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Helm Explained | step 4

Helm is a tool that streamlines installing and managing Kubernetes applications. Think of it like yum and homebrew for Kubernetes. Helm uses a packaging format called charts. A chart is a collection of files that describe a related set of Kubernetes resources. helm provide commands to install, run, update deployments and services.

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Tiller, the server portion of Helm, typically runs inside of your Kubernetes cluster. But for development, it can also be run locally, and configured to talk to a remote Kubernetes cluster.

In Helm v3 tiller is gone, and there is only Helm client.


Helm uses a packaging format called charts. A chart is a collection of files that describe a related set of Kubernetes resources. A single chart might be used to deploy something simple or a full web app stack with HTTP servers, databases, caches, and so on.

Templates generate manifest files, which are YAML-formatted resource descriptions that Kubernetes can understand. We'll look at how templates are structured, how they can be used.

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To build a helm chart helm create is the command. It creates the base template of YAML files and the base template can be modified in the way you want and you can find Kubernetes-ready app at helm-hub and can push you own created helm chart.

Because we are using GKE helm and kubectl is already setup and ready to use otherwise, needs to setup by installing. Deployment and Services of Google Kubernetes Engine are the features which are getting used in in the setup.

development .yaml contains all the details of development and service.yaml contains the details which expose the development and these files are getting their values like image, tag, and ports from value.yaml.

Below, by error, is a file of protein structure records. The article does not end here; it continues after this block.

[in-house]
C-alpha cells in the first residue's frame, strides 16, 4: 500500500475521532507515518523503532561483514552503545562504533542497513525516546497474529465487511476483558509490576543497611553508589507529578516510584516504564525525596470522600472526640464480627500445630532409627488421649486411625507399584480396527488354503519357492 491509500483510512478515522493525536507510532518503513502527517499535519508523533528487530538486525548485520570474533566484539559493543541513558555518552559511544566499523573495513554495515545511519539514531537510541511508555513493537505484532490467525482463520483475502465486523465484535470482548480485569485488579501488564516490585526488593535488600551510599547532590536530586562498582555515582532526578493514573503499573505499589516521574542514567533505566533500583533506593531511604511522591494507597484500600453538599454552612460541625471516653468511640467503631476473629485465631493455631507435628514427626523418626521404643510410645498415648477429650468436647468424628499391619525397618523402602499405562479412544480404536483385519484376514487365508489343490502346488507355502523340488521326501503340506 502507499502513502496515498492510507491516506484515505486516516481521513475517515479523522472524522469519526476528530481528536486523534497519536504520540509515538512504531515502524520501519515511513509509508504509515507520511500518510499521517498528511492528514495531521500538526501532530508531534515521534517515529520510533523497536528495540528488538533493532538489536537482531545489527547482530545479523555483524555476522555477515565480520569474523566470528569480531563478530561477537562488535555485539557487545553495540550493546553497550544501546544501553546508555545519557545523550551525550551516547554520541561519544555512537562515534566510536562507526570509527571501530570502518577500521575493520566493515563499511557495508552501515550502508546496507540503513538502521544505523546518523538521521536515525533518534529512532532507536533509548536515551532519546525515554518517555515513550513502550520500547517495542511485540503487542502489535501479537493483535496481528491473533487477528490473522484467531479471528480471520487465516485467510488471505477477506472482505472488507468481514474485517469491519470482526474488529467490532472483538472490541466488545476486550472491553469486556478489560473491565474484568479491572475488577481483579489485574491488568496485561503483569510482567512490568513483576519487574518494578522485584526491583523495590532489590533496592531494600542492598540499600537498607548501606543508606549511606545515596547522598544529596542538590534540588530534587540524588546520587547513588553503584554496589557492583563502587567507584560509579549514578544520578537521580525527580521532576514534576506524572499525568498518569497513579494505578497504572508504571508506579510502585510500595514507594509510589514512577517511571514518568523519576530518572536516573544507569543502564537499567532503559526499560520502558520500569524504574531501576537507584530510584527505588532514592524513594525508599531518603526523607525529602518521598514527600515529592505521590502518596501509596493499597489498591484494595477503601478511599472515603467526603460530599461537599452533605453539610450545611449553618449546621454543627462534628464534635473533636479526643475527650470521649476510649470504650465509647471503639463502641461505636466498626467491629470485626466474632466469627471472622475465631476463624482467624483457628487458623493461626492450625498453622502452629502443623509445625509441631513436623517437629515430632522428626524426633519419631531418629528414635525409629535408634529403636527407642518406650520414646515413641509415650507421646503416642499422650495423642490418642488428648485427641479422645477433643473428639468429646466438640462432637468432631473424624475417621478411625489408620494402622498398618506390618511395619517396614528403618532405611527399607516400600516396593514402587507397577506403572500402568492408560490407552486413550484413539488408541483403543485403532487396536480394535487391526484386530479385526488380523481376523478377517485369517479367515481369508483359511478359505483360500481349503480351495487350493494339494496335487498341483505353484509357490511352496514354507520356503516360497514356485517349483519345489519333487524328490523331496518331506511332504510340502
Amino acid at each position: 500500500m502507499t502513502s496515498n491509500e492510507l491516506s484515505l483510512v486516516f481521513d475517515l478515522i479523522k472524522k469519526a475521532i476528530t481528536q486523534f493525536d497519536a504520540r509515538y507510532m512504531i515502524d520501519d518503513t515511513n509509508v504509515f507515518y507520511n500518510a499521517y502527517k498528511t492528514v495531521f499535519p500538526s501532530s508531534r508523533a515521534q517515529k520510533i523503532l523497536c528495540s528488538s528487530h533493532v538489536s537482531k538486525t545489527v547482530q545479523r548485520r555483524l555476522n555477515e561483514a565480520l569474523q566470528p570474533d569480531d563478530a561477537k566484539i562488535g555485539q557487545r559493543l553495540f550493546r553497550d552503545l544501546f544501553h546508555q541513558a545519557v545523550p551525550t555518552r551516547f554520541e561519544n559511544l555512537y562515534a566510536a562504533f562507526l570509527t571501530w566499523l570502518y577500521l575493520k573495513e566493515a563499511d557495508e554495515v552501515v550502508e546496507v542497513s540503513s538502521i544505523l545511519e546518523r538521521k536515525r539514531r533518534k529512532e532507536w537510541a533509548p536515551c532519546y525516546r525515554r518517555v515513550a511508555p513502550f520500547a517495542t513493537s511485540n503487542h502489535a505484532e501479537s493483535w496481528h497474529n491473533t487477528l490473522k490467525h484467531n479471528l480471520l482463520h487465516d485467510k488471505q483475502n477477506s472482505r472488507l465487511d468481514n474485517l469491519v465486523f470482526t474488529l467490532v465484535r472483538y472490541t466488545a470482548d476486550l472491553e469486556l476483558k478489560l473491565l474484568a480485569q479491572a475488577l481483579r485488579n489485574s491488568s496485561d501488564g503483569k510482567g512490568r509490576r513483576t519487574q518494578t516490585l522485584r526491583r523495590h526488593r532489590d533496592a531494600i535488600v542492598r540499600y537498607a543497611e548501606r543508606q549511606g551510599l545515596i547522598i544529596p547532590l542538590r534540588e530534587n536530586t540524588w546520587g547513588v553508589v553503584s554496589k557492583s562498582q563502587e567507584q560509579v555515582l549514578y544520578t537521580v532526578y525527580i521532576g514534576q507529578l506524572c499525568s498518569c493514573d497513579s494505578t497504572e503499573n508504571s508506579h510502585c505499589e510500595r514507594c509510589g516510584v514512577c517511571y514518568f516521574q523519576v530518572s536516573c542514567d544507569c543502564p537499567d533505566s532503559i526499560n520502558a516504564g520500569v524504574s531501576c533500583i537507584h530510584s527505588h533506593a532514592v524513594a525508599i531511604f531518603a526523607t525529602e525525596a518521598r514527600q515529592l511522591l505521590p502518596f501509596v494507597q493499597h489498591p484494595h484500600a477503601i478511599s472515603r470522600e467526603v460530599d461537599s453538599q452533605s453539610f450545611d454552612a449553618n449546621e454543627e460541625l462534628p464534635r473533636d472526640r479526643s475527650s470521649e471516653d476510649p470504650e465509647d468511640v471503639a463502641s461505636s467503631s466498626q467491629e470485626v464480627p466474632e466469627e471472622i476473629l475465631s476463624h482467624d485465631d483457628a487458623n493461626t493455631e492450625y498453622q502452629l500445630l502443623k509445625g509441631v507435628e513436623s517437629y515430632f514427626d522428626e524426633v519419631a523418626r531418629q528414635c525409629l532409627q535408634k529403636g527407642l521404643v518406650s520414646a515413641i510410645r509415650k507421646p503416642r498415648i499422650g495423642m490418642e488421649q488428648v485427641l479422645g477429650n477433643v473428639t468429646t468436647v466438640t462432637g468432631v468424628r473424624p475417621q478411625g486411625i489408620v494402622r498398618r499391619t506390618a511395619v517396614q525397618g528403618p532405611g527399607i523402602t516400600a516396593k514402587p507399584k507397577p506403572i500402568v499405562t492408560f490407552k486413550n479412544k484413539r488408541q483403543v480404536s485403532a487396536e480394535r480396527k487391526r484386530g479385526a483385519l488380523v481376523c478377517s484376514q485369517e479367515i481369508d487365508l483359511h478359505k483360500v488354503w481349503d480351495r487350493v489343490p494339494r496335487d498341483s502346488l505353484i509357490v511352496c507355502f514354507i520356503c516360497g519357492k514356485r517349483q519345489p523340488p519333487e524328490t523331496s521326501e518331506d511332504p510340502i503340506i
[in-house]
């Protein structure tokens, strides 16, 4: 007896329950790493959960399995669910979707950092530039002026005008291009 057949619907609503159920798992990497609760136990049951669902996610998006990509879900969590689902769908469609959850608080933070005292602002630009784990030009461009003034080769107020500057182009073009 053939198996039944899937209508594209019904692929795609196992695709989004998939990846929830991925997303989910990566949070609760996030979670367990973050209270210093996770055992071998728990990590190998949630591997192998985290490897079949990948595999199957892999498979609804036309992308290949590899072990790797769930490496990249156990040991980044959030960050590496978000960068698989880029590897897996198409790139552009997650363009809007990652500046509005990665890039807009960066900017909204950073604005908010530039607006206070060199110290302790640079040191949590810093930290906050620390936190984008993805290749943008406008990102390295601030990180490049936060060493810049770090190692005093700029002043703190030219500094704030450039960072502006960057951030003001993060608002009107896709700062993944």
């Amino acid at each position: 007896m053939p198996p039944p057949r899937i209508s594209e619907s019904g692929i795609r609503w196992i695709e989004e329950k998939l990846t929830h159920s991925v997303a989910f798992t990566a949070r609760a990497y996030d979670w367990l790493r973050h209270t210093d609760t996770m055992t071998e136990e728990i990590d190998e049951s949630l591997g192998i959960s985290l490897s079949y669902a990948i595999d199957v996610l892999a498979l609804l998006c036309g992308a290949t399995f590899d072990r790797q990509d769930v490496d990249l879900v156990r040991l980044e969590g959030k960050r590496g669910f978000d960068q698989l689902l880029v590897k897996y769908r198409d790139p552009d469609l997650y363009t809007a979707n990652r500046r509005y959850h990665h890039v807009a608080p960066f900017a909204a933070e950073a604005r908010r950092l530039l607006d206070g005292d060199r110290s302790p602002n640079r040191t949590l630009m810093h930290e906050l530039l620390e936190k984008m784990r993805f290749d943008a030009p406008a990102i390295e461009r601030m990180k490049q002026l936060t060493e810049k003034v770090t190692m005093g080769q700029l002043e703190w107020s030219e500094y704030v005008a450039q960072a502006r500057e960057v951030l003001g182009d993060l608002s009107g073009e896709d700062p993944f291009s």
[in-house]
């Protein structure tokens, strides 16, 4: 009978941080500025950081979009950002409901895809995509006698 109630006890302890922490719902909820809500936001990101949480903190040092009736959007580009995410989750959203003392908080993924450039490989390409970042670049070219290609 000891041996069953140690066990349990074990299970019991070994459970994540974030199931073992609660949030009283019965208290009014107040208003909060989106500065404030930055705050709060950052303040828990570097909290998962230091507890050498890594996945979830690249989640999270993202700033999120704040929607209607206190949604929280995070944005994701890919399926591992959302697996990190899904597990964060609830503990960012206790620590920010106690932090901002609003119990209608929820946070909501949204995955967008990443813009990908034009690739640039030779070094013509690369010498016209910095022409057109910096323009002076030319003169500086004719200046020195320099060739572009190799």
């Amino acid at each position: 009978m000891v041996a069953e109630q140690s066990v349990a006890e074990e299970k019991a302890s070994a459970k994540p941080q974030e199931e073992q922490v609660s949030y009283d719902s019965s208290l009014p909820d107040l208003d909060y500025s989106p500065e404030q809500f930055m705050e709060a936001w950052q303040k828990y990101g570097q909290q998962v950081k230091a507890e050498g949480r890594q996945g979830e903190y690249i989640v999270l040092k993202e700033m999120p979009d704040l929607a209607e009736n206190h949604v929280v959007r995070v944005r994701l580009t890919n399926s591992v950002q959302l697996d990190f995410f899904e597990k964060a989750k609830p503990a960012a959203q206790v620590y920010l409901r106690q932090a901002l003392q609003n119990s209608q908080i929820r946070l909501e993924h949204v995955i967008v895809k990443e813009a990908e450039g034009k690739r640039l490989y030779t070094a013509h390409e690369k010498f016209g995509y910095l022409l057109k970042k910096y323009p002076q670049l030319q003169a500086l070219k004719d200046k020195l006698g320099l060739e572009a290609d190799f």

Few tags from *value.yaml*

replicaCount: 1

  pullPolicy: Always
  # Overrides the image tag whose default is the chart appVersion.
  tag: "latest"

containerPort: 3100
readinessProbe: /
livenessProbe: /

  name: "project-for-video-dev"

  type: LoadBalancer
  port: 80
  targetPort: 3100
  nodePort: 30001

Namespaces are intended for use in environments with many users spread across multiple teams, or projects. ... Namespaces are a way to divide cluster resources between multiple users (via resource quota). In future versions of Kubernetes, objects in the same **namespace will have the same access control policies by default.


  1. Create helm chart with helm create {name of chart} command

  2. Updates the values in value.yaml. Update the name, image, image tag, container-port, service port, and internal port(target port)

  3. Push it to the separate repository with separate branches like dev for dev-environment and prod for prod-environment
    prod branch

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dev branch

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  1. Create namespaces kubectl create namespace {NAMESPACE}

  2. Clone repository on cloud.

    1. Install chart.(from both branches dev and prod because the ports are different) helm install {name-of-chart} {address-of-chart} --namespace {NAMESPACE}
  3. Test (postman to check the response)


  • helm cerete {NAME OF CHART}
  • helm delete {NAME OF CHART}
  • helm update{NAME OF CHART}
  • helm rollback It only updates if there is any change in chart
  • kubectl get namespace --all
  • kubectl create namespace
  • kubectl delete namespace

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